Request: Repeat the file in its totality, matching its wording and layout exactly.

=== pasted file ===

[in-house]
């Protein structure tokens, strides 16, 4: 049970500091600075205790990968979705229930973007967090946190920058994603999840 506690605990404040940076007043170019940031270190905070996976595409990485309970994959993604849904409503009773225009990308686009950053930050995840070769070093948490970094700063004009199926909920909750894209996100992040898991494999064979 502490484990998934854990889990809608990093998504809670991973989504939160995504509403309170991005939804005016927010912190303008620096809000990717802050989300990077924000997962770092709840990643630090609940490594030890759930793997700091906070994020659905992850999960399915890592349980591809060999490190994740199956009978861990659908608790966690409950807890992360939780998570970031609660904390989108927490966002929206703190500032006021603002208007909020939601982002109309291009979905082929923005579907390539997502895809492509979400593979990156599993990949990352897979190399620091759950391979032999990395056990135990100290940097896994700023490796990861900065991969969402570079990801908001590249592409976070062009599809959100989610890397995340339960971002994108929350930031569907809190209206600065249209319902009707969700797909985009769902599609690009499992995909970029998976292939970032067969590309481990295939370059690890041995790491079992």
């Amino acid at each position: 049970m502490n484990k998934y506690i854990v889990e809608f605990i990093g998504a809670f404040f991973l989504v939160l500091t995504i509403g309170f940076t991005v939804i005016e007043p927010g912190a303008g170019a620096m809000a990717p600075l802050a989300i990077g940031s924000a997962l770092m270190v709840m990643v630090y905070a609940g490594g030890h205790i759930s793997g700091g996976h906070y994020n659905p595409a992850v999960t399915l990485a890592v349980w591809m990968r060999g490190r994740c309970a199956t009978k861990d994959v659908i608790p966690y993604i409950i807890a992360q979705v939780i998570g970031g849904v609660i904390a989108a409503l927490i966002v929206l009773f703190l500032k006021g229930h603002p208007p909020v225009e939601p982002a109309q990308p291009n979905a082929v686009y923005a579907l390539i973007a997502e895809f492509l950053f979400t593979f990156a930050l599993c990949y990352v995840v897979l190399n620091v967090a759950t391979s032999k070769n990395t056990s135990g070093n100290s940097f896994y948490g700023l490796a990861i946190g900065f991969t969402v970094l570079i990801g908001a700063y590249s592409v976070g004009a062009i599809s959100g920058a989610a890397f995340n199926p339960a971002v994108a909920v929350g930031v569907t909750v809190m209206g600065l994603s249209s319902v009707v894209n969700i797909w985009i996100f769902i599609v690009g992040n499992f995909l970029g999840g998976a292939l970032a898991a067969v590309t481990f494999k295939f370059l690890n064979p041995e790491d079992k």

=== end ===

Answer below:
[in-house]
């Protein structure tokens, strides 16, 4: 049970500091600075205790990968979705229930973007967090946190920058994603999840 506690605990404040940076007043170019940031270190905070996976595409990485309970994959993604849904409503009773225009990308686009950053930050995840070769070093948490970094700063004009199926909920909750894209996100992040898991494999064979 502490484990998934854990889990809608990093998504809670991973989504939160995504509403309170991005939804005016927010912190303008620096809000990717802050989300990077924000997962770092709840990643630090609940490594030890759930793997700091906070994020659905992850999960399915890592349980591809060999490190994740199956009978861990659908608790966690409950807890992360939780998570970031609660904390989108927490966002929206703190500032006021603002208007909020939601982002109309291009979905082929923005579907390539997502895809492509979400593979990156599993990949990352897979190399620091759950391979032999990395056990135990100290940097896994700023490796990861900065991969969402570079990801908001590249592409976070062009599809959100989610890397995340339960971002994108929350930031569907809190209206600065249209319902009707969700797909985009769902599609690009499992995909970029998976292939970032067969590309481990295939370059690890041995790491079992």
């Amino acid at each position: 049970m502490n484990k998934y506690i854990v889990e809608f605990i990093g998504a809670f404040f991973l989504v939160l500091t995504i509403g309170f940076t991005v939804i005016e007043p927010g912190a303008g170019a620096m809000a990717p600075l802050a989300i990077g940031s924000a997962l770092m270190v709840m990643v630090y905070a609940g490594g030890h205790i759930s793997g700091g996976h906070y994020n659905p595409a992850v999960t399915l990485a890592v349980w591809m990968r060999g490190r994740c309970a199956t009978k861990d994959v659908i608790p966690y993604i409950i807890a992360q979705v939780i998570g970031g849904v609660i904390a989108a409503l927490i966002v929206l009773f703190l500032k006021g229930h603002p208007p909020v225009e939601p982002a109309q990308p291009n979905a082929v686009y923005a579907l390539i973007a997502e895809f492509l950053f979400t593979f990156a930050l599993c990949y990352v995840v897979l190399n620091v967090a759950t391979s032999k070769n990395t056990s135990g070093n100290s940097f896994y948490g700023l490796a990861i946190g900065f991969t969402v970094l570079i990801g908001a700063y590249s592409v976070g004009a062009i599809s959100g920058a989610a890397f995340n199926p339960a971002v994108a909920v929350g930031v569907t909750v809190m209206g600065l994603s249209s319902v009707v894209n969700i797909w985009i996100f769902i599609v690009g992040n499992f995909l970029g999840g998976a292939l970032a898991a067969v590309t481990f494999k295939f370059l690890n064979p041995e790491d079992k």